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Winter
2009

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A Small Prayer
Victor D. Infante, Editor In Chief
artwork by Robert Bohm

All right. I’m secure enough to admit it: I cried during Barack Obama’s acceptance speech. Twice. It’s a rare moment when you see the world shift even a little bit, and after eight years of George W. Bush and his nearly cataclysmic presidency, it felt like a huge weight had been lifted off my shoulders, that finally, for the first time in a long, long while, there was a slim chance that things might get better.

“Hope” got a bit too much airplay this past year, but never underestimate its power. You let go of hope, and no amount of philosophy or activism can survive. Hope’s the thing that keeps you throwing yourself at the empire’s machine over and over again, trying to shift its gears, and underneath that hope lies a steadfast belief: that ultimately, we are more than numbers in a political campaign, grunt labor or a dollar amount figured into the GNP. That we are more than our gender, skin color, religion, sexuality or ethnicity. There is belief that each speck of flesh beneath the all-encompassing sky is relevant.

So … will Obama heal the world now? Eh. I doubt it. Mostly, I’m hoping for competent stewardship, an understanding that the most important thing he can do from that great height is to make sure people can live their lives free from needless suffering, that the infrastructure that holds the country together functions correctly, and that everyone remains free to live their lives the way they wish, so long as they harm no one. That’s my small prayer to the gods of politics.

Me? I’m not one to underrate small prayers. There’s a magic that happens when you speak need and truth into the darkness: Call it magic, religion, poetry. You can feel it when it happens: tiny lightning, arcing across your chest, sparking from one person’s lips to another’s ears, and then repeated. The small prayers travel well.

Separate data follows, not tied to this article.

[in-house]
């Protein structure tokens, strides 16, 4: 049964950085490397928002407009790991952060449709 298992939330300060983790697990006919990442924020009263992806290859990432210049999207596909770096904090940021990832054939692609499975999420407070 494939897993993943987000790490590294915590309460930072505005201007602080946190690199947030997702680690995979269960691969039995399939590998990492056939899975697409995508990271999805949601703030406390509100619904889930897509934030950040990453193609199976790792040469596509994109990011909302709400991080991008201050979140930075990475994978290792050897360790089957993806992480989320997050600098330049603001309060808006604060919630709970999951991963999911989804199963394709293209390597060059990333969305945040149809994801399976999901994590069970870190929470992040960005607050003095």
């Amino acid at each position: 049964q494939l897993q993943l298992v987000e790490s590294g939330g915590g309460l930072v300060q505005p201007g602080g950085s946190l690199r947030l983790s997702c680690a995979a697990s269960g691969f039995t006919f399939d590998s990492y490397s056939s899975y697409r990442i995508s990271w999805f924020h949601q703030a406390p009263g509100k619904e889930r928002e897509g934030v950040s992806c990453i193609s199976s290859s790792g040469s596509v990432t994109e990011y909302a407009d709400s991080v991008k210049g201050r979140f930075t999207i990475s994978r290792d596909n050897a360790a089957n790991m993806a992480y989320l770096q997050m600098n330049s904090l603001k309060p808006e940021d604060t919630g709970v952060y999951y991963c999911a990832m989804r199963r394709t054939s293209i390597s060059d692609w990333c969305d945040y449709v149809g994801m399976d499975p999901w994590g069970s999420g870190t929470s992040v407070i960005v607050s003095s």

Perhaps it seems odd to ask little of a president, and maybe that’s just a reaction to nearly a decade with one who gave so little, but honestly? I don’t think the president’s that important. A bad one can be disastrous, certainly, but it takes a lot more than a good one to enact any change that’s meaningful. No, that has to come from outside, from you, me, the people we pass on the street, the drunks at the bar, the old ladies at the church social. All of us.

What we do out here in the real world is reflected in our leaders, and vice versa. The president puts an emphasis on, say, developing a high tech economy, as Clinton did, and lo and behold, the market begins to move that way.. But it works both ways: If we out here begin to take a serious interest in, say, civil rights, as we did in the ’60s, even a mediocre president like Johnson begins to sway.

Surely, the planet’s a mess right now. The United States is facing an economic crisis, on top of two wars. But much of the path that’s led us here has come from giving in to the basest of emotions: We’ve allowed ourselves to be afraid, whether it’s of foreign boogiemen in the dark or the simple act of two or men or two women being in love.

But here’s the thing: You can’t build from a position of fear. You can’t build if you’re constantly in conflict. This is the simple truth that needs to be whispered into the dark.